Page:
One-fifth of the most-used Docker containers have at least one critical vulnerability
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When CVE-2019-5021 was released on May 8, it made me wonder how widespread the issue of vulnerabilities in popular containers is. Businesses have increasingly come to rely on containers as an agile development tool, but because they are inert when not in use, security vendors have found them difficult to scan.
Earlier this year, an amazing new open source security tool called Trivy was released, which enabled container scanning in a DevOps environment. I built a tool that would use Trivy to check as many containers as possible to determine how vulnerable containers really are.
As a result of my research, I am happy to publicly launch VulnerableContainers.org, which pulls the top 1000 most popular containers from Docker Hub based on the number of downloads, and scans them for vulnerabilities.
It took nearly 10 hours to pull and scan the top 1000 containers as my tool is currently written, but I am working on rewriting this to include a caching layer and more logic that will allow me to run this script more efficiently.
From the first scan, I was amazed at the number of frequently used containers, some with over 100,000,000 pulls, that had hundreds of open CVEs. Many of the containers had at least one CVE labeled with a CVSS score that identified them as high risk. While this should be alarming, there are several factors that impact the risk a vulnerability poses to an organization that is not reflected in CVSS score, like the age of the vulnerability and how often attackers are using an exploit associated with it.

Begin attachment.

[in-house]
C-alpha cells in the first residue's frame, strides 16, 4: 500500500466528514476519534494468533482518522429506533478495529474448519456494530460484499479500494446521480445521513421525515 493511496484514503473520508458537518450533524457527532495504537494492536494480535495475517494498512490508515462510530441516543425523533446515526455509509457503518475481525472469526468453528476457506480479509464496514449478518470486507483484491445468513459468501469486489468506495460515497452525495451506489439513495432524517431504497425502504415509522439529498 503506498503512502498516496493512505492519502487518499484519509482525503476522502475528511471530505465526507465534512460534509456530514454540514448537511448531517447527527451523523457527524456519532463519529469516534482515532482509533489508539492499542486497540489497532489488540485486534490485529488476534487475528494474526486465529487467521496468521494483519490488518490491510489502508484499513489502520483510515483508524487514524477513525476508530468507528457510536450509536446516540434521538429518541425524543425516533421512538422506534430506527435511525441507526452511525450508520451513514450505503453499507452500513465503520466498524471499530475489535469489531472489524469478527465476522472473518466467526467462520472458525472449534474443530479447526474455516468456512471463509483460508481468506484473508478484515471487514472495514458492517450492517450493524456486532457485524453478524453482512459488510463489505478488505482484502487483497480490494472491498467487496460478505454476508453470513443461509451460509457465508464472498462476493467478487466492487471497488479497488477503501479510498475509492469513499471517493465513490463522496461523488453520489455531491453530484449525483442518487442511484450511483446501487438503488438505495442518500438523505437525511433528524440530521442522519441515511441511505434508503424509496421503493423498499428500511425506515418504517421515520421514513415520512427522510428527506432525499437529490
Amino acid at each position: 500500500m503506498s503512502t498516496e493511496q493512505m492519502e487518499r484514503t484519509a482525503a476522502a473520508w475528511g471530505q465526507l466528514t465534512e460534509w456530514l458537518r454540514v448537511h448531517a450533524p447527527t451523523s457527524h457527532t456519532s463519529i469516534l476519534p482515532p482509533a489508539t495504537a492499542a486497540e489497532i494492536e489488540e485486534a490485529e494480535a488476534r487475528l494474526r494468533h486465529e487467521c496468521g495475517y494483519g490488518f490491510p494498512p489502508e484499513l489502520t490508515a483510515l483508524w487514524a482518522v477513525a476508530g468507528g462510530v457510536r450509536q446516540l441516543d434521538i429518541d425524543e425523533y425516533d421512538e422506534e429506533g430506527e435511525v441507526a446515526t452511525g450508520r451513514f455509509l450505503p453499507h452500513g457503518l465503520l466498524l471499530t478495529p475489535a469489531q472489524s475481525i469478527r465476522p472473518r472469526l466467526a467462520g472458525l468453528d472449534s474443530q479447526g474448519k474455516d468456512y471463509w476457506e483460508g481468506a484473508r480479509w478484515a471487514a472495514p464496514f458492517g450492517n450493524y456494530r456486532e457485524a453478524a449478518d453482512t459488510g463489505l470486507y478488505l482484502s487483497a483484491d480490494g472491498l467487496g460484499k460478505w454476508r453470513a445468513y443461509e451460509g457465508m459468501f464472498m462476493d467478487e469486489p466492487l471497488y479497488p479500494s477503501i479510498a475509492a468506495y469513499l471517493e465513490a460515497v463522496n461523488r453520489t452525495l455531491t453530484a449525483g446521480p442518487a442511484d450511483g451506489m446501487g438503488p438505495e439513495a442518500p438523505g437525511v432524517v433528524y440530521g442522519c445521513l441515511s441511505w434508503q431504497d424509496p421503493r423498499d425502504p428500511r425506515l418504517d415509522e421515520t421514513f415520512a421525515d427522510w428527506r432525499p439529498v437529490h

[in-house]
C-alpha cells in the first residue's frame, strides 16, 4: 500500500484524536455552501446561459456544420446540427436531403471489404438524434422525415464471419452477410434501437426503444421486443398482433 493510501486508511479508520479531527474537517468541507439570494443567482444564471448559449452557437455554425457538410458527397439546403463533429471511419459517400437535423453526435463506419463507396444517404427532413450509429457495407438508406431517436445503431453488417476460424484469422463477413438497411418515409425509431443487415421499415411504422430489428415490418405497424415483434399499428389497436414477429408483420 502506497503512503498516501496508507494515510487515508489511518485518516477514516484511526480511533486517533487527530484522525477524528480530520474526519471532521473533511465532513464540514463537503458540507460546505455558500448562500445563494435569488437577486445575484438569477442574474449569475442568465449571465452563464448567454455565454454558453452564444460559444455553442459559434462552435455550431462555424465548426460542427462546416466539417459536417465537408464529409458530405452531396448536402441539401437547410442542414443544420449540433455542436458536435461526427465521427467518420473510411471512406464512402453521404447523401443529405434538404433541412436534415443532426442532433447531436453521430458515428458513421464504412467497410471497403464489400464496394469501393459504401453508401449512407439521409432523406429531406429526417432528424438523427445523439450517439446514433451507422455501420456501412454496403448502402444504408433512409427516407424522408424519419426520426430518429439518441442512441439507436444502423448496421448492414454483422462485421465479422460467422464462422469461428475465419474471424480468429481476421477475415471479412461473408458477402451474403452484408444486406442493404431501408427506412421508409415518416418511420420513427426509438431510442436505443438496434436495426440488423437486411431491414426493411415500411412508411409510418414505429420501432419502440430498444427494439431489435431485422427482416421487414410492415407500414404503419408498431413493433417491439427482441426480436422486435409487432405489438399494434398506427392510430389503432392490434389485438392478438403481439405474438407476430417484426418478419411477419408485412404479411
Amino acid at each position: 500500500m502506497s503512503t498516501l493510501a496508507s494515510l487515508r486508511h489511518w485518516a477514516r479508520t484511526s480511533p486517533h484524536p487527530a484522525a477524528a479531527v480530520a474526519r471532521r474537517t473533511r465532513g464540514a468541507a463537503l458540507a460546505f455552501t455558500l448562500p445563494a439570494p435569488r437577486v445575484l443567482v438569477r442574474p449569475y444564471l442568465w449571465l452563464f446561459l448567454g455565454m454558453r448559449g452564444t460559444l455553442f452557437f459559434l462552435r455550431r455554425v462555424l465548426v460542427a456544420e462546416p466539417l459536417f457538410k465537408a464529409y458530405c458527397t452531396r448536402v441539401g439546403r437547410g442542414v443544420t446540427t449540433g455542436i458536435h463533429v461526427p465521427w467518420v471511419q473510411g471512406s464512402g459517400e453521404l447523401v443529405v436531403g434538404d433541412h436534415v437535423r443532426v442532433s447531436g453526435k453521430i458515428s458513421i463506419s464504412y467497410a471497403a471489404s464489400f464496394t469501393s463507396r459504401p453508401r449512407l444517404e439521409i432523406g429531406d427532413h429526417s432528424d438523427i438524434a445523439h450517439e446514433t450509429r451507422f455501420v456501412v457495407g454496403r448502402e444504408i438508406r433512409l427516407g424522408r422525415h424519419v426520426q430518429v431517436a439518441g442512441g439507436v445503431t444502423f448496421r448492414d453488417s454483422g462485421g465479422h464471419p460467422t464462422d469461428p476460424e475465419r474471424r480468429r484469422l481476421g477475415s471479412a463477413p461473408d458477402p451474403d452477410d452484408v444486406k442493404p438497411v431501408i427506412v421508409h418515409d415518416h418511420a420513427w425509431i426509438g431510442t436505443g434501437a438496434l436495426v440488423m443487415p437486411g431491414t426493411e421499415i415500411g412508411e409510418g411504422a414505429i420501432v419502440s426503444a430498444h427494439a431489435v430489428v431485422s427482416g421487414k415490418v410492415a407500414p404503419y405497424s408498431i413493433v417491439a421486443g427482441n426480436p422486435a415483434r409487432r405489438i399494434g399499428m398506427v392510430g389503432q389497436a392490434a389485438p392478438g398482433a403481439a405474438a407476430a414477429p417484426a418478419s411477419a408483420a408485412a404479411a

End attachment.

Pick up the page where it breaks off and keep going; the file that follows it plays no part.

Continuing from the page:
I added the Kenna Risk Score to this research, which correlates variables such as exploitability and attacker activity, to provide a more accurate picture of risk. Kenna’s analysis can cut both ways. Because it is designed to help overwhelmed cybersecurity teams predict and prioritize the risks they face, sometimes Kenna highlights threats as more seriously than the CVSS score suggests, and sometimes it downgrades threats. For context, the Kenna Risk Score is a number that spans from 0 to 1,000. Scores below 330 can be considered low risk, scores between 330 and 660 are considered medium risk and should be addressed promptly; scores above 660 are considered high risk and should be immediately remediated.
Our data suggests that many of the most popular containers are home to highly critical vulnerabilities. Over 60 percent of the top Docker files held a vulnerability that had a Kenna Risk Score above 330; and over 20 percent of the files contained at least one vulnerability that would be considered high risk under Kenna’s scoring model and should be addressed as soon as possible.
The oldest container on the list, abh1nav/cassandra, had over 1.5 million pulls. It was last updated in May of 2015 and has over 431 open vulnerabilities, the most critical having a Kenna Score of 720. Keyvanfatehi/sinopia has the distinction of having the most open CVEs with 2,004 and has over 1.7 million pulls.
After I completed the scanning, I did some math. The results looked like this:
- Average CVE’s per container: 176
- Median CVE’s per container: 37
- Average Kenna Score: 400
- This score is well within our median-risk range
- Average last update day: 10/23/2018.
- Median last update day: 4/17/2019.